Importantly, little information is available on taxonomic identity and genetic makeup of existent complex constituents and their populations. This further makes it difficult to surmise what facilitates their success as invaders. Considerably, complex constituents’ invasive success might be ascribed to phenotypic and/or genotypic novelty created by rigorous hybridization events within the complex, their variable response to selection or their differential adaptive plasticity. However, in order to ascertain the key attribute(s) responsible for their invasive success, identification and differentiation of all possible invasive genets in the complex is fundamental. Detailed study of the complex constituents will offer opportunities to answer key questions about plant invasions. Moreover, it may be useful in making informed choices about monitoring their spread throughout the invaded range. The present synthesis will generate an impetus for comprehensive research efforts to study the remarkably diverse species complex in order to appraise control efforts.

Historical events leading to the species complex

Although specific origin of L. camara is unknown, some authors have suggested the species to be a native of South America or Mexico (Howard 1969, Spies and du Plessis 1987), while others suggested West Indies as the place of origin (Moldenke 1973, Palmer and Pullen 1995). Studies report that Lantana (including L. camara) was imported from America to Europe in mid-16th and 17th centuries for its horticultural value (Stirton 1977, Swarbrick et al. 1995). In Europe, the species underwent substantial horticultural breeding, creating hundreds of cultivars of mixed parentage from the introduced stock (Howard 1969). Subsequently, these cultivars traversed to America, Australia, India and Africa in the mid-19th century (Howard 1969, Stirton 1977, Swarbrick 1985, Morton 1994). With time, many cultivars escaped cultivation, spread beyond the ornamental confines of the garden and became weeds (Spies 1984, Swarbrick 1985, Palmer and Pullen 1995). Studies have identified hybridization to contribute substantially to invasiveness, weediness and/or range expansion (Brown and Marshall 1981, Ellstrand and Schierenbeck 2000, Hovick and Whitney 2014). Likewise, innumerable intentional as well as unintentional hybridization events in Lantana led to remarkable increase in its complexity. Anthropogenically-induced genetic diversity in the species complex indeed facilitated the species to invade heterogeneous habitats (Cilliers 1983, Bhagwat et al. 2012, Goncalves et al. 2014). The highly invasive species now exists in 60 countries and island groups of Asia, Africa and Australia (Cronk and Fuller 1995, Day et al. 2003b).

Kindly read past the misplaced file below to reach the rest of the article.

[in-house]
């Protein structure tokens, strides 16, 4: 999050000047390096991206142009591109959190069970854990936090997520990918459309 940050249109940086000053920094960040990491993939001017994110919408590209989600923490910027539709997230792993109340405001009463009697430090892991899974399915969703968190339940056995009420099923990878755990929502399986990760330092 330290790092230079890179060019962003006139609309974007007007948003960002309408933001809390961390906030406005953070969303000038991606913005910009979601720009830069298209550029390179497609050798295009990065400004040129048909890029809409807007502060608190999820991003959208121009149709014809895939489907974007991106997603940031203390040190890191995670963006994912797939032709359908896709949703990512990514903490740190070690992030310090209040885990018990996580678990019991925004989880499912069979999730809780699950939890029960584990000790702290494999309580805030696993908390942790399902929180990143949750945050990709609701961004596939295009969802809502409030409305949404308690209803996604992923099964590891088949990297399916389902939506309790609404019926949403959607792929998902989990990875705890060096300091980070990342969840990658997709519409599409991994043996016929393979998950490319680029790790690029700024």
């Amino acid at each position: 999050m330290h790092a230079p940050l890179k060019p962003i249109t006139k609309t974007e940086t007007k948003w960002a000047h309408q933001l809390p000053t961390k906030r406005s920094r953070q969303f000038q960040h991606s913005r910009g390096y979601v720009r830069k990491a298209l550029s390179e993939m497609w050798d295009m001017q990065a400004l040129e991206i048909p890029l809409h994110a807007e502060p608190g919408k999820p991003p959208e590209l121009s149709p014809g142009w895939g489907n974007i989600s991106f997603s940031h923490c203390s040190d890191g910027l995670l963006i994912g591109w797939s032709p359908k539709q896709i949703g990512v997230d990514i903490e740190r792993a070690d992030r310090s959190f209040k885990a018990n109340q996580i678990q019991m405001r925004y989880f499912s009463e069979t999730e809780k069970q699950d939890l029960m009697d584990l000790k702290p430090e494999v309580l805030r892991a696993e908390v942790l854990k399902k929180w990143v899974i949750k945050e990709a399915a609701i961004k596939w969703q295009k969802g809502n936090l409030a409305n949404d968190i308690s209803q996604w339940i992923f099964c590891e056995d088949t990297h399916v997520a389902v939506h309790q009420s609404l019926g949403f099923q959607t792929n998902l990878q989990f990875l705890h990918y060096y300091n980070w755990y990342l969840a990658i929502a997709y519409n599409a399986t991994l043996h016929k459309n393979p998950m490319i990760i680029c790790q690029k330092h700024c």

Enigma of the species complex